Volex (LON:VLX) is a 127-year-old cable and wiring company five years into a financial turnaround and strategy shift. Its legacy business deals in commodity-like cabling - a thankless task that led the group into trouble a couple of years ago - but its growing Cable Assemblies division offers higher margin products. This is where investors are seeing an opportunity.

The group says it is benefitting from a growing reputation of quality and customer care in its end markets. This shift in emphasis could transform the market’s perception of Volex - in fact, it appears as though this is already happening:


What we have here is an evolving investment case. Is the market scrabbling to play catch up?

The story goes that Volex is evolving from a recovery stock into a growth stock with a renewed focus on cash generative and higher margin business. With no debt and a more diverse customer base, the company is also considerably less risky than it was. It has even resumed dividend payments. The recent rerating is understandable.

But at just 0.5 times forecast sales and qualifying for two market-beating screens (one growth, one momentum) does Volex have further to run?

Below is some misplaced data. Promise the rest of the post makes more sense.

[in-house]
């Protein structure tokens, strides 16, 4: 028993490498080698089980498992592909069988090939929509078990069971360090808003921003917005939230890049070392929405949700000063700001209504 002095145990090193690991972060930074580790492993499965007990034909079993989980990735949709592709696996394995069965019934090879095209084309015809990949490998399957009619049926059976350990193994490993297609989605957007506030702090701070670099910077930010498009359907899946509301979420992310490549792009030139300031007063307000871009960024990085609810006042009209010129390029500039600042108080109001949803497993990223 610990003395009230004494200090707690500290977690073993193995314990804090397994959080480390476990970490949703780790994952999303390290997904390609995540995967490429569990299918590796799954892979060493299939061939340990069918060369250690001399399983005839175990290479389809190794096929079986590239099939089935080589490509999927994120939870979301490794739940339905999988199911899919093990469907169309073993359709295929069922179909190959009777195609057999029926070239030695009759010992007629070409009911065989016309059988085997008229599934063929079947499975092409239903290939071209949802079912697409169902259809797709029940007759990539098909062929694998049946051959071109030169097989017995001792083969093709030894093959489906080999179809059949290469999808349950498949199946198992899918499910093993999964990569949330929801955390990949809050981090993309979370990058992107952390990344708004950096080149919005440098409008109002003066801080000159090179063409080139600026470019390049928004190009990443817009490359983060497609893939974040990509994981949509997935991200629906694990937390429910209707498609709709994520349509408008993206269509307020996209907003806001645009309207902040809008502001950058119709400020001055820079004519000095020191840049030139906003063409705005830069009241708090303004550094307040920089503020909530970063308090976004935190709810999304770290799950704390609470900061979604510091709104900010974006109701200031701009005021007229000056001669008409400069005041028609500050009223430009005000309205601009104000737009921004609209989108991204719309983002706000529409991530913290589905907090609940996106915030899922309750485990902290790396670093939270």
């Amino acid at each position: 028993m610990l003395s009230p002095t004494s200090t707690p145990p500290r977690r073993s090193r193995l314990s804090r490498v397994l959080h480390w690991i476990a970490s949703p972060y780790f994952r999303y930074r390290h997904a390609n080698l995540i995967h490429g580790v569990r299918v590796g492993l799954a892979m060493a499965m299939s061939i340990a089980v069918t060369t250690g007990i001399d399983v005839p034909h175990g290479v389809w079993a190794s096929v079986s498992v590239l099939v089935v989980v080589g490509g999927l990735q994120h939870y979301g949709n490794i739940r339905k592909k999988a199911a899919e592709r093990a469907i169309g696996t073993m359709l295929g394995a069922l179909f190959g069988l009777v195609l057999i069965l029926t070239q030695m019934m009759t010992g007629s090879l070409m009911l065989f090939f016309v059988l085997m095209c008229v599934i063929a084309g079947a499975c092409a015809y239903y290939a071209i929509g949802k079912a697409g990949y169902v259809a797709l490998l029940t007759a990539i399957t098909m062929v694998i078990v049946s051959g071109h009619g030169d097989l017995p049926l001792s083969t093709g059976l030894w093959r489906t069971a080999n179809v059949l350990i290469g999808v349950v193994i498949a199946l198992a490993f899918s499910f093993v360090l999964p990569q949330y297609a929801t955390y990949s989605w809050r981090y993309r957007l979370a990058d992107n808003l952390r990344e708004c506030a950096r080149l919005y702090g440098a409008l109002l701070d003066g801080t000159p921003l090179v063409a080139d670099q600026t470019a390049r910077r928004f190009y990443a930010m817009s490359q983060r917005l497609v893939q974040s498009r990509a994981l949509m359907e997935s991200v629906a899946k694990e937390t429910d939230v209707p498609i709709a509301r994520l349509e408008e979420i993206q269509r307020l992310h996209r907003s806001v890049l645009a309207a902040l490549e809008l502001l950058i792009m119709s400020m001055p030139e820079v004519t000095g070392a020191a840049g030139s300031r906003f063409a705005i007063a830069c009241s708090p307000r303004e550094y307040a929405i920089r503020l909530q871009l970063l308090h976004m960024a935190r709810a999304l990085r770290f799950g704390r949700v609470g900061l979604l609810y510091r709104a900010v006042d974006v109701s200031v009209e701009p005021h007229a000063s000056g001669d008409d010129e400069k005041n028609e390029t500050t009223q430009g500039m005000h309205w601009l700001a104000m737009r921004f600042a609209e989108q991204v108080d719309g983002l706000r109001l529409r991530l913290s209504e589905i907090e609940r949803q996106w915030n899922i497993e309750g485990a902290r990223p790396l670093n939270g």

No sign of a moat...

I had wondered if Volex’s new strategy might spell the beginnings of an economic moat, but I don’t think this is the case. Volex certainly hasn’t had a moat in the past - that’s a part of why it ran into such big problems a couple of years ago.

There is potential, though, if it can develop value-added products and processes that are backed up by patents (Volex attributes about $1m of value to acquired patents).

What Volex is right now is a turnaround stock with a strengthened balance sheet that is moving (partly via acquisition) into higher margin, fragmented markets. There is execution risk in this, and, while the company can certainly grow, the question is whether it can grow profitably. Given its history of vending commodity-like products, this is a key concern.

Volex supplies some high growth markets such as electric vehicles and data centres, which both require complex cable solutions. This could be a significant source of growth going forwards, but will these areas in time also become commodified? And will the company need to continue investing large amounts of capital to meet the changing…

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